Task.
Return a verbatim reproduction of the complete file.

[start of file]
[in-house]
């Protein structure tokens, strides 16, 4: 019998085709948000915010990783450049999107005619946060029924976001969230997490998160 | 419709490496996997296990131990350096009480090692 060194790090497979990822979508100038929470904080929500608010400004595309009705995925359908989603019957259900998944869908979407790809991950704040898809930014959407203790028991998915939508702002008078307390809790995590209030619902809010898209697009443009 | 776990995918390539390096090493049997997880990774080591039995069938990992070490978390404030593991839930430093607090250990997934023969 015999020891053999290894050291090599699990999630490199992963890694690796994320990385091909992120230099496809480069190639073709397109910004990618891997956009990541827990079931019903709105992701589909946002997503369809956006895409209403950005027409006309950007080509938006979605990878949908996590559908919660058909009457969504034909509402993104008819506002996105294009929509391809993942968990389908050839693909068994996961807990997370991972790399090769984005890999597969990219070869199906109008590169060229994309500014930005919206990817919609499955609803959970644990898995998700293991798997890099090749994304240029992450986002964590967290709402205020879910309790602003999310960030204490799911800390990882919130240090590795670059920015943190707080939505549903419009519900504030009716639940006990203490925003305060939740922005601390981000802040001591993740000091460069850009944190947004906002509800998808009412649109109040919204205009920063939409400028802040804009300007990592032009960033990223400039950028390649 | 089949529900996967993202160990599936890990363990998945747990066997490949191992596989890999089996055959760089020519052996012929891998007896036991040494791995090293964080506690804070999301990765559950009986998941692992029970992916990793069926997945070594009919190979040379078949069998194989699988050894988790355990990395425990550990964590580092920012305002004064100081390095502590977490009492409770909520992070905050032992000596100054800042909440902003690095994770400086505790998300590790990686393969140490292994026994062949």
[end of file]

[in-house]
């Protein structure tokens, strides 16, 4: 019998085709948000915010990783450049999107005619946060029924976001969230997490998160 | 419709490496996997296990131990350096009480090692 060194790090497979990822979508100038929470904080929500608010400004595309009705995925359908989603019957259900998944869908979407790809991950704040898809930014959407203790028991998915939508702002008078307390809790995590209030619902809010898209697009443009 | 776990995918390539390096090493049997997880990774080591039995069938990992070490978390404030593991839930430093607090250990997934023969 015999020891053999290894050291090599699990999630490199992963890694690796994320990385091909992120230099496809480069190639073709397109910004990618891997956009990541827990079931019903709105992701589909946002997503369809956006895409209403950005027409006309950007080509938006979605990878949908996590559908919660058909009457969504034909509402993104008819506002996105294009929509391809993942968990389908050839693909068994996961807990997370991972790399090769984005890999597969990219070869199906109008590169060229994309500014930005919206990817919609499955609803959970644990898995998700293991798997890099090749994304240029992450986002964590967290709402205020879910309790602003999310960030204490799911800390990882919130240090590795670059920015943190707080939505549903419009519900504030009716639940006990203490925003305060939740922005601390981000802040001591993740000091460069850009944190947004906002509800998808009412649109109040919204205009920063939409400028802040804009300007990592032009960033990223400039950028390649 | 089949529900996967993202160990599936890990363990998945747990066997490949191992596989890999089996055959760089020519052996012929891998007896036991040494791995090293964080506690804070999301990765559950009986998941692992029970992916990793069926997945070594009919190979040379078949069998194989699988050894988790355990990395425990550990964590580092920012305002004064100081390095502590977490009492409770909520992070905050032992000596100054800042909440902003690095994770400086505790998300590790990686393969140490292994026994062949």